Lester Says State ‘Stole My Dinner’

Family claims they are being targeted
Kelly Lester and her son, Will Bennett, stood by the roadside clam and oyster stand she was ticketed for operating. She said it seemed as if state conservation police were giving her fishing family excessive scrutiny. Russell Drumm

    Paul Lester and his sister, Kelly Lester, of Amagansett were issued summonses earlier this month by state conservation officers alleging fishery violations, including one citation that accuses Ms. Lester of operating a self-serve, roadside clam and egg stand with an improper permit.
    Ms. Lester said yesterday that a State Department of Environmental Conservation officer came to her property on July 8 when no one was home and issued the tickets. She said fish were confiscated, including “my dinner.”
    She said her brother’s fishing boat was boarded three times in 10 days after that. Dan Rodgers, an attorney from Riverhead who defended Paul Lester and his brother, Dan Lester, in 2010, said on Monday that a hearing date had been set for Aug. 18. He declined to discuss the recent case other than to say that it appeared the Lesters were being targeted.
    In September of last year, Daniel and Paul Lester accepted a plea arrangement with the state prosecutor at East Hampton Town Justice Court stemming from two felony and five misdemeanor violations. Each was charged with fishing out of season for fluke and porgies, and without commercial fishing licenses in 2008 and 2009.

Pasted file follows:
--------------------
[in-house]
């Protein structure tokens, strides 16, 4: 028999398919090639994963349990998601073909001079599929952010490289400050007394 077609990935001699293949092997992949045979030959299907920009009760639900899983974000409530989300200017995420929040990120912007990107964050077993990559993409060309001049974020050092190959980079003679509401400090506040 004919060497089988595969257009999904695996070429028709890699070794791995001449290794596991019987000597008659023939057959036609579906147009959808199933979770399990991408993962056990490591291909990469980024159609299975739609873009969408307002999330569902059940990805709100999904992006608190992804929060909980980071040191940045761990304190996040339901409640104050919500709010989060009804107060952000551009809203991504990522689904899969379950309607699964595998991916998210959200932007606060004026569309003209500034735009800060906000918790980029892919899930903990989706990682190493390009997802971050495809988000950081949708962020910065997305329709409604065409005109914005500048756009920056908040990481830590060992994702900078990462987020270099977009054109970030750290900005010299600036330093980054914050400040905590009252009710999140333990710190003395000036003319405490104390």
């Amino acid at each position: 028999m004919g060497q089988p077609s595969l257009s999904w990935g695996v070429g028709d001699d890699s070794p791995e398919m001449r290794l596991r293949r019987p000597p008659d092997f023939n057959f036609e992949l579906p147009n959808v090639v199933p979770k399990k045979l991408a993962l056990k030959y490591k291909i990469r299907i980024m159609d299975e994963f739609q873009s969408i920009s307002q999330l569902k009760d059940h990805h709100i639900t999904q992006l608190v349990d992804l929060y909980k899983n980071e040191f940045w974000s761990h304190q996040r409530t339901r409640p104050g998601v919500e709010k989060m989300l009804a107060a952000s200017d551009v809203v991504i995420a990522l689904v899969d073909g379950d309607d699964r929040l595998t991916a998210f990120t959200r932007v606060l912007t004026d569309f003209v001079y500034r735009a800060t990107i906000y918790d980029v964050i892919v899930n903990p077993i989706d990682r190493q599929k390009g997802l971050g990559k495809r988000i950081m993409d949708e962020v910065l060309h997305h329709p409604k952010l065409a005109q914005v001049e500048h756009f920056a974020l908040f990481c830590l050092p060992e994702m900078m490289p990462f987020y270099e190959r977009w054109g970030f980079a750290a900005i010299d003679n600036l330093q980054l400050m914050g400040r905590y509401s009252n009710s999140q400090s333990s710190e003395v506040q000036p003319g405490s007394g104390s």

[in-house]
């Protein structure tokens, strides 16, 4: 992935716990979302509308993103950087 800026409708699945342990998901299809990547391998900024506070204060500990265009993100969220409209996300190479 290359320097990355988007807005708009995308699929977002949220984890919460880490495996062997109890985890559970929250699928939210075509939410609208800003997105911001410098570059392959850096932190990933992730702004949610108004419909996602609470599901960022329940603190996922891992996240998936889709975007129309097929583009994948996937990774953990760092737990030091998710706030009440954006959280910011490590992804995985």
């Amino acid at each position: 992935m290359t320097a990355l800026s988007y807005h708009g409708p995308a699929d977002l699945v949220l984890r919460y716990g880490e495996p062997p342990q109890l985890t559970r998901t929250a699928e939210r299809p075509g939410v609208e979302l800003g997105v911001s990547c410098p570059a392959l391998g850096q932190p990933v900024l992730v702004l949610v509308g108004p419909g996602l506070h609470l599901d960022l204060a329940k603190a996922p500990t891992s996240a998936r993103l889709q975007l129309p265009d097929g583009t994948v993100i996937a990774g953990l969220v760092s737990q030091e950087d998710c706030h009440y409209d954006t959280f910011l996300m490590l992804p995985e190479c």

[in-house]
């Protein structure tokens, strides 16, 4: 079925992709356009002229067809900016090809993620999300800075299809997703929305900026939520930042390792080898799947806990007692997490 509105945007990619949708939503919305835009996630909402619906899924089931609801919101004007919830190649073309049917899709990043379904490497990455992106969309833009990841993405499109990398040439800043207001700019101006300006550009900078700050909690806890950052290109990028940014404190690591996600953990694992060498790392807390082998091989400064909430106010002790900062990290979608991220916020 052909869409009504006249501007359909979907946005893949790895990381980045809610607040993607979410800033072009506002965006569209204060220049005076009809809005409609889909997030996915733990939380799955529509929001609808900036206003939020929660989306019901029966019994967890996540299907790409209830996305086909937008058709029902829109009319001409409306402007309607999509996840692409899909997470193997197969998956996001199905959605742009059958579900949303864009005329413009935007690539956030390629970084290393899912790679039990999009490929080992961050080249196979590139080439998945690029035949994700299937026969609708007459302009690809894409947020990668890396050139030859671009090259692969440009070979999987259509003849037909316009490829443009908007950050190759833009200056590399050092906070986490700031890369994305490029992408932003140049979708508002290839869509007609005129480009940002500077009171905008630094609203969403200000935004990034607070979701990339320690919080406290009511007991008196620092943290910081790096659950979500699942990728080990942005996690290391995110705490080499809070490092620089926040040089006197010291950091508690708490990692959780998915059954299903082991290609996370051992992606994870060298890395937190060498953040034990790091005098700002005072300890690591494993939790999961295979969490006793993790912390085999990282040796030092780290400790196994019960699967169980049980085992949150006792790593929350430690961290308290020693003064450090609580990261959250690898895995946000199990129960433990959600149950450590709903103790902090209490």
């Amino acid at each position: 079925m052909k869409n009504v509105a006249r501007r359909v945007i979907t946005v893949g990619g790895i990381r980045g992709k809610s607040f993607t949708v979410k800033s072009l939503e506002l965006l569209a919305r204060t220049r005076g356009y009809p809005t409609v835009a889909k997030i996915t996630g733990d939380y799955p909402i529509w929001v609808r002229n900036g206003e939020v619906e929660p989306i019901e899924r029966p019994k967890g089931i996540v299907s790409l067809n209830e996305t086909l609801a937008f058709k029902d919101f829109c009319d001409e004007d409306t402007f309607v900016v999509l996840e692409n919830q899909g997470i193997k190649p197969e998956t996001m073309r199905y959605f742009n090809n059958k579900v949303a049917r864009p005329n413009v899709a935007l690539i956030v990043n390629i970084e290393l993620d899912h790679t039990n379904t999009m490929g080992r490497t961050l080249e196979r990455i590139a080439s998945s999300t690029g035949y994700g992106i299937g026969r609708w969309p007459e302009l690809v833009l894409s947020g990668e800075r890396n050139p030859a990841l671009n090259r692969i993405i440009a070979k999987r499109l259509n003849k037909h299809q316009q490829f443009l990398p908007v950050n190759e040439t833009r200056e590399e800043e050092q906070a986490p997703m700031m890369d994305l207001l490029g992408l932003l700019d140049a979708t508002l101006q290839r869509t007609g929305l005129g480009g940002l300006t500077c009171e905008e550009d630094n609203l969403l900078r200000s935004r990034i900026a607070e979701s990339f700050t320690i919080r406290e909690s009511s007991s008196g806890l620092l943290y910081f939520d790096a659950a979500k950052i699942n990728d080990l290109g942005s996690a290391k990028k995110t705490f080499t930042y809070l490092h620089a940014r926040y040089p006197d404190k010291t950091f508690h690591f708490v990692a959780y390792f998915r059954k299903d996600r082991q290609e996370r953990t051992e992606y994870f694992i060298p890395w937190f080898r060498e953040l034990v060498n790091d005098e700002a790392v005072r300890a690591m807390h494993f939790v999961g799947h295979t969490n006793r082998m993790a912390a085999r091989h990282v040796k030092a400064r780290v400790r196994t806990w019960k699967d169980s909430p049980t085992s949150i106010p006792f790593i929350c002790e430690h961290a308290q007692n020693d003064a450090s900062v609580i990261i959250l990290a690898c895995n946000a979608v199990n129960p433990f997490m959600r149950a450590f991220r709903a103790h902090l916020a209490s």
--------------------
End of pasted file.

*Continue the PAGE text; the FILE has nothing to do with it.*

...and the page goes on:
Each faced over $45,000 in fines. Both pleaded guilty to one misdemeanor and were fined $5,000 each. Daniel Lester is a former East Hampton Town harbormaster. He and his brother are sons of the late Calvin Lester and descendants of the Amagansett (Posey) Lester clan.
    If the case had gone to trial, their defense was to have been, in part, that as East Hampton residents they had the right to fish without a state license by virtue of the Dongan Patent of 1686. The royal writ founded East Hampton and guaranteed certain rights to residents, including the right to fish “without lett or hindrance.” The authority of the patent has been upheld in state courts on numerous occasions.